Follow your bliss because it makes good business sense - if you're doing what you love, it shows in your products and services.
Take Niall Gengler, founder of NFG Cycles, who's been obsessed with bikes from the time he could pedal. He poured his passion into a business idea, and now he's building custom racing bicycles, commuter bikes and special-order bikes from his workshop in Easthampton, Mass.
But passion, talent and a good idea only got Gengler so far. He also needed the essential ingredient for starting a business these days: a high-speed Internet connection. Broadband has allowed Niall to connect with clients across the country. "This past week I received calls from Michigan and Arizona, all because of my Web site," he said.
NFG Cycles was profiled in a photo essay, "In Pictures: Online and Open for Business," by Free Press intern Olympia Shannon. Shannon traveled across Western Massachusetts and photographed eight business owners who rely on the Internet, from established small businesses that got their start in the pre-Internet days to first-year startups; from owner-run businesses to those with more than 15 employees; from a five-generation family-owned dairy farm to a mail order company specializing in pre-1950s American periodicals.
Instead of simply photographing Gengler and others tapping away at their computers, Shannon captured images that reveal the heart of small businesses -- the faces behind the Web sites and the unique tasks each of them perform. Check it out.
Shannon also photographed Shelia Gibbs, a licensed optician for the last 13 years, who runs Optical Expressions with her husband, Derryl. The couple uses Facebook to advertise events and sales. "We just did Winter Wonderland and now Valentine's Day is coming up so we're going to do an event for that. Each event draws different types of people into the store," says Gibbs, who was interviewed in February.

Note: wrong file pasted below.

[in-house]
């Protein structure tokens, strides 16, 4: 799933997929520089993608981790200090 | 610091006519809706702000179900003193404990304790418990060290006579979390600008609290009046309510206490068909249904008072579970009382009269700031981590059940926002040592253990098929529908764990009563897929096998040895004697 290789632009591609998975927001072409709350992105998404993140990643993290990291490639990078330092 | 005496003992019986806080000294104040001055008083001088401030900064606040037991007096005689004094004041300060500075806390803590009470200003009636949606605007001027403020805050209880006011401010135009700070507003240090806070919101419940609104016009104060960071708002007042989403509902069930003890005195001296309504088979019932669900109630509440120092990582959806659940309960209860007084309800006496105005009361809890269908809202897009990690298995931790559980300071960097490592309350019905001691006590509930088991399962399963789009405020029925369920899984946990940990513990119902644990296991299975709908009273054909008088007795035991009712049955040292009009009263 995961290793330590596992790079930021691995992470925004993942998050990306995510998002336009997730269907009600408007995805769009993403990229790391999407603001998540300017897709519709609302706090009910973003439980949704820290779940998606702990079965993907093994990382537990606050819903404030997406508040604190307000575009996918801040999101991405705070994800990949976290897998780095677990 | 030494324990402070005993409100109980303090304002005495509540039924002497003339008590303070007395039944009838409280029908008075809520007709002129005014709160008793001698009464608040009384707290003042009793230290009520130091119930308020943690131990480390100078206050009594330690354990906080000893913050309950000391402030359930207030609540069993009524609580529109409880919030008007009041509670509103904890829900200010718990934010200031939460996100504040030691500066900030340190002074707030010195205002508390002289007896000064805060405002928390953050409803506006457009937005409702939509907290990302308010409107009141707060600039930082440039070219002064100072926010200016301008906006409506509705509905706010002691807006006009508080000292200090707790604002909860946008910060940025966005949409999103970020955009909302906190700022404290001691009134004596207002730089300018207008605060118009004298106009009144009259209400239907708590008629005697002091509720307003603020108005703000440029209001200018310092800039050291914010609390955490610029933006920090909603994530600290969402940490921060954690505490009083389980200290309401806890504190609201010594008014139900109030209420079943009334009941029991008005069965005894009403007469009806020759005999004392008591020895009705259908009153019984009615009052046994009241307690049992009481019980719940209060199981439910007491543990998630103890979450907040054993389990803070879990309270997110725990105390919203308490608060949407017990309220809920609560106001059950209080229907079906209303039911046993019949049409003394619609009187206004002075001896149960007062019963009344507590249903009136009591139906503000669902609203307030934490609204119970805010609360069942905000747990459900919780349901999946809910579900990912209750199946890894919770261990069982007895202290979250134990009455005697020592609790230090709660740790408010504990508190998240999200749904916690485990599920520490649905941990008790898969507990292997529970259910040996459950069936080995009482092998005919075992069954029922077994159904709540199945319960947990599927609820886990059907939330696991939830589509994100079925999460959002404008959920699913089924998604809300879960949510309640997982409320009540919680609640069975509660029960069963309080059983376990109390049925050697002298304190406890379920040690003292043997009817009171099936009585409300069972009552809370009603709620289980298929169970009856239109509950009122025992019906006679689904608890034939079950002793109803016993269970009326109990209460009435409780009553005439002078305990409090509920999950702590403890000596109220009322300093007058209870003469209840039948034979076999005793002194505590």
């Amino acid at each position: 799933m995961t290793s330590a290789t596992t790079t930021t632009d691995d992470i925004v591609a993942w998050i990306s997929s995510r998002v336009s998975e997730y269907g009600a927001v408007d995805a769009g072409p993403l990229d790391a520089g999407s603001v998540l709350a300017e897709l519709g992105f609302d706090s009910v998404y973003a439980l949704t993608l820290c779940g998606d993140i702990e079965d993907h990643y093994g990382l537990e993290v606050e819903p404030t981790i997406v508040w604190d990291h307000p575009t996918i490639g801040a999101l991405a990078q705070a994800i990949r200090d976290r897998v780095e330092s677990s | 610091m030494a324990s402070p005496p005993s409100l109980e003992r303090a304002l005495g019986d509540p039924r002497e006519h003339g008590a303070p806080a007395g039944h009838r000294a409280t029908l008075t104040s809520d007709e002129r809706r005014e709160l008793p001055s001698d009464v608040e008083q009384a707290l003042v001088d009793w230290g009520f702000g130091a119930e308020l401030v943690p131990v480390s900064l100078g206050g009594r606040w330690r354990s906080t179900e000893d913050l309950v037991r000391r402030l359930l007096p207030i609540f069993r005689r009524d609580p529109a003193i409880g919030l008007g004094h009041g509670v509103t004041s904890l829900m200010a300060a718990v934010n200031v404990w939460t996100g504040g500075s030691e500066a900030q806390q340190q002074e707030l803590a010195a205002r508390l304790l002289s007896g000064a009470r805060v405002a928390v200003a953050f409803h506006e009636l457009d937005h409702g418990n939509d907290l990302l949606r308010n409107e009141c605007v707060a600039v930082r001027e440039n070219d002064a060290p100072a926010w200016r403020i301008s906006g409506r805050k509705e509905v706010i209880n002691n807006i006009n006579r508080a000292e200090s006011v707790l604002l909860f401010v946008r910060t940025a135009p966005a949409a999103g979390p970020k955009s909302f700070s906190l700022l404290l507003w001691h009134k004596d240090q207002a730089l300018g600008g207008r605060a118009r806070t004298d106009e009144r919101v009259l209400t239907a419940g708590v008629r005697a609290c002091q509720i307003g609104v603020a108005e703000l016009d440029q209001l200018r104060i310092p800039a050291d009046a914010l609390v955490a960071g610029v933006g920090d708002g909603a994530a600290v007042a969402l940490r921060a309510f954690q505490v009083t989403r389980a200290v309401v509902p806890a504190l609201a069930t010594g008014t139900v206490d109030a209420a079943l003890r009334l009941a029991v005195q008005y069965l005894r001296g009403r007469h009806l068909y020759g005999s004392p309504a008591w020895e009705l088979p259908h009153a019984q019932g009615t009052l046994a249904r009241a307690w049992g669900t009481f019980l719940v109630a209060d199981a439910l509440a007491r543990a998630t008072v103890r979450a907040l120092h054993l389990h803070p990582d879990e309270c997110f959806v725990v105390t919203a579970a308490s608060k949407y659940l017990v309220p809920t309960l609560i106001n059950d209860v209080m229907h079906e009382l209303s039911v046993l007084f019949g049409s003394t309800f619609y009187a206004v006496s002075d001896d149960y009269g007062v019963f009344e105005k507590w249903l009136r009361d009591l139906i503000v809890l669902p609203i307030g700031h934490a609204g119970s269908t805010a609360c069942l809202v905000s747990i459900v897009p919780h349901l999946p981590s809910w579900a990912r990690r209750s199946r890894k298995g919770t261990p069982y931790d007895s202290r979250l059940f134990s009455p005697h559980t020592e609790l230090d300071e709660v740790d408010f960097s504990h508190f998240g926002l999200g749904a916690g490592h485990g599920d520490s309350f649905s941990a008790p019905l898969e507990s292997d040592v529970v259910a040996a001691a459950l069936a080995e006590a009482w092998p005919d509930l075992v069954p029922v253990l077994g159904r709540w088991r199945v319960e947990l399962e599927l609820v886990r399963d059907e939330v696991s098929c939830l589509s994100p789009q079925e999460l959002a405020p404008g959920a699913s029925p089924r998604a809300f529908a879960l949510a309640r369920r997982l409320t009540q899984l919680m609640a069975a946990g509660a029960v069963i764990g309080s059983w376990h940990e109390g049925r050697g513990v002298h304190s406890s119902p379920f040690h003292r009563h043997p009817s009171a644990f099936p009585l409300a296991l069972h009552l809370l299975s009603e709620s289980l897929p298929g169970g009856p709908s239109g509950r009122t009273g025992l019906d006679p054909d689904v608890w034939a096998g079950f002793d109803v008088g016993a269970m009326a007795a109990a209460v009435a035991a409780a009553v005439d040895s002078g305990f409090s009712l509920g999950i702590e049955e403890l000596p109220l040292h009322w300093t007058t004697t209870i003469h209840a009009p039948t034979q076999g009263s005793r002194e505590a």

But for every business owner that can rave about the benefits of broadband, there's another that can't get online. In Western Massachusetts, dozens of towns are still on dial-up, leaving businesses floundering and the towns unable to attract new investment. In 2008, Free Press produced another series about the digital divide, this time featuring people struggling to make a living without Internet access. Just watch Martha Abraham's story about trying to run a bed-and-breakfast in Mars Hill, N.C., using a dial-up connection.
As the FCC and Congress try to connect the nation to high-speed Internet, it's profiles like these that drive home the reality that broadband is a necessity, and should spur our lawmakers to support America's small businesses with smart Internet policy that serves the public interest. We need fast, affordable, non-discriminatory broadband so that people like Gengler can build and sell bikes, and someone from Michigan - or down the street - can find the bike that fits their needs.Photojournalist Shannon said,
"In the current economic climate, the advantages of a fast, open and affordable Internet for small businesses are more important than ever. The Internet levels the playing field so these small businesses can compete with larger companies and reach more customers. The Internet has become an indispensable tool in day-to-day business dealings."
On Tuesday, the FCC will present its National Broadband Plan to Congress at a hearing in the Senate. The plan is a good start, but it doesn't confront the biggest roadblock to fast, affordable, open Internet in America - the type of Internet so essential to the country's small-business owners. Take action today to support America's small businesses. Tell Congress to stand up to phone and cable companies and fight with us for lower prices, higher speeds and more choices for broadband in America.